Steel pipe is a traditional material used in many compressed air distribution systems. It has a relatively low price compared to other materials and due to its familiarity is easy to install. It’s strong and durable on the outside. Its strength comes at a price, steel pipe is very heavy and requires anchors to properly suspend it. Steel pipe (not galvanized) is also susceptible to corrosion. This corrosion ends up in your supply air and can wreak havoc on your point-of-use products and can even contaminate your product. While galvanized steel pipe does reduce the potential for corrosion, this galvanizing coating can flake off over time and result in the exact same potential issues. Stainless Steel pipe eliminates the corrosion and rusting concerns while still maintaining the strength and durability of steel pipe. They can be more difficult to install as stainless steel pipe threads can be difficult to work with.
Copper piping is another potential option. Copper pipe is corrosion-free, easy to cut, and lightweight making it easy to suspend. These factors come at a significant increase in costs, however, which can prevent it from being a suitable solution for longer runs or larger ID pipe installations. Soldering of the connecting joints can be time consuming and does require a skilled laborer to do so, making copper piping a mid-level solution for your compressed air system.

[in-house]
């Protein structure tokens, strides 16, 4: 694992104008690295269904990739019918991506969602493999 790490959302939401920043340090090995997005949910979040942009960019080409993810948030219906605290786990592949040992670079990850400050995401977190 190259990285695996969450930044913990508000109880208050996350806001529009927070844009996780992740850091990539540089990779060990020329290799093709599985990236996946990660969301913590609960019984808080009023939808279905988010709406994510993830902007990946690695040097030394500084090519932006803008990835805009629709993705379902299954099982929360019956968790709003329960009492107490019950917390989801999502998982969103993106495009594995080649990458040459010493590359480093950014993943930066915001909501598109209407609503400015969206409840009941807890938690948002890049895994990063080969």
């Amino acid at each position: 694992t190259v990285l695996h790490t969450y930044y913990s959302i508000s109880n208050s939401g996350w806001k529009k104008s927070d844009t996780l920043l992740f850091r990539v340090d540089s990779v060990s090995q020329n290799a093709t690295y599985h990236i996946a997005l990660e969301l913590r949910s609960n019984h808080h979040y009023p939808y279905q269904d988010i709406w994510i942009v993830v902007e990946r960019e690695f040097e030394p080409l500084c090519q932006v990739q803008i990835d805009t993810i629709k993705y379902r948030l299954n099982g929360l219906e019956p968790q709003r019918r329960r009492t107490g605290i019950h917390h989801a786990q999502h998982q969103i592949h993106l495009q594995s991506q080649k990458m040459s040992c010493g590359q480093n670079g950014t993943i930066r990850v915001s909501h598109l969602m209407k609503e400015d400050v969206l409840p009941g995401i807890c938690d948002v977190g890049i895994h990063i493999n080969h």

Another lightweight material that is becoming increasingly more common in industry is aluminum piping. Like copper, aluminum is lightweight and anti-corrosion. They’re easy to connect with push-to-lock connectors and are ideal for clean air applications. Aluminum pipe remains leak-free over time and can dramatically reduce compressed air costs. While the initial cost can be high, eliminating potential leaks can help to recoup some of the initial investment. Aluminum pipe is also coated on the inside to prevent corrosion. While an aluminum piping system may be the most expensive, its easy installation and adaptability make it an excellent choice.
It can be easy to become overwhelmed with the variety of options at your disposal. Your facility layout, overall budget, and compressed air requirements will allow you to make the best choice. Once you’ve selected and installed your distribution piping, look to the EXAIR website for all of your point-of-use compressed air needs!